“With this, we have taken extra measure, and continue to do so both within visual indications of safer space policies, and worker/worker-board/board communication, in order to ensure that both workers and customers feel safe in our location, and when engaging with other members,” they wrote.

Zaya Solange was one of Xin’s coworkers who intervened in the incident with the customer the day after the elections. She’s been working at the Hive since September of last semester, but worked her final shift last Thursday.

She left due to personal reasons but adds that she never felt welcomed or supported at the café.

“I definitely enjoyed it a lot in the beginning especially compared to other jobs,” she said, mentioning the diversity amongst the staff, in terms of gender identity and sexual orientation.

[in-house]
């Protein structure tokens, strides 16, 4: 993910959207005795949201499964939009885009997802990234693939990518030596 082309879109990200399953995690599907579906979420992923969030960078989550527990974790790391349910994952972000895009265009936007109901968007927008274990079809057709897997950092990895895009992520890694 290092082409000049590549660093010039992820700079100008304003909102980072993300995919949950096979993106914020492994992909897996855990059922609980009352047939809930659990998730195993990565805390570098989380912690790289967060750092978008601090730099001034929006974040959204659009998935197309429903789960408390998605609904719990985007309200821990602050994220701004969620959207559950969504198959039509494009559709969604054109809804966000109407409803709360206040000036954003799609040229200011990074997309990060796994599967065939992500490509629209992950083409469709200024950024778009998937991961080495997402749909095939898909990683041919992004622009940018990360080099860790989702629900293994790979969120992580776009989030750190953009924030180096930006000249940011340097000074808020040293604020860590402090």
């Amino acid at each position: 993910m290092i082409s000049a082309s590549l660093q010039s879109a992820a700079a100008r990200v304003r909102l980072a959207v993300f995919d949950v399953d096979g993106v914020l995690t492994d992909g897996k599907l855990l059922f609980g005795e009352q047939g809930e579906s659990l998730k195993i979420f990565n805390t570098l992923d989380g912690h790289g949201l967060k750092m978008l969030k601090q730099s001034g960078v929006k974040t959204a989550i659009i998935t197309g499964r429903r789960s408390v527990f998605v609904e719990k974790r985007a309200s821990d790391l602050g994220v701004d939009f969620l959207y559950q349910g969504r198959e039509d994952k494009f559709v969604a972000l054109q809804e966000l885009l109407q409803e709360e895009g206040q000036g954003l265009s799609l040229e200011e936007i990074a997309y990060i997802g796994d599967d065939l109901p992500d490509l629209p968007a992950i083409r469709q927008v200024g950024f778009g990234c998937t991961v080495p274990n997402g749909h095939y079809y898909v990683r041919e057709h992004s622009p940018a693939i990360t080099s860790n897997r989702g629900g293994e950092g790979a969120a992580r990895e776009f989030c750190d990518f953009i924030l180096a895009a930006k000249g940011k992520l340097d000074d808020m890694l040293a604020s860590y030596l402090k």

Solange says she began feeling singled out at the café after experiencing microaggressions from some coordinators, who act as the managers and administrators of the Hive. One example, she recounts, involved a coordinator randomly asking her what the term misogynoir meant.

Solange, a Black woman, explained that misogynoir is a term used to describe the forms of racialized misogyny that Black women specifically face.

“Oh, that’s what I thought,” is what Solange remembered the coordinator saying before walking away.

“That term is on our safe space poster,” Solange said. “If you don’t even know what the term is, how are we supposed to make sure this space is safe and educated?”

Rather than begin a dialogue about misogynoir, all that interaction did was remind her about the oppression she experiences on a daily basis, Solange said. If she was a barista working at a Starbucks, she added, then she would expect this type of behaviour.

But not at the Hive, which states it’s an anti-oppression organization in its bylaws.

During this past winter semester, Xin took time off of work for personal reasons, but has since returned. They haven’t been to a Board meeting in a while, but they said they plan to return soon. Changes Xin wants to see at the Hive include addressing the imbalance of power between the Board and worker-members.

“It doesn’t allow new people to enter with new ideas,” Xin said.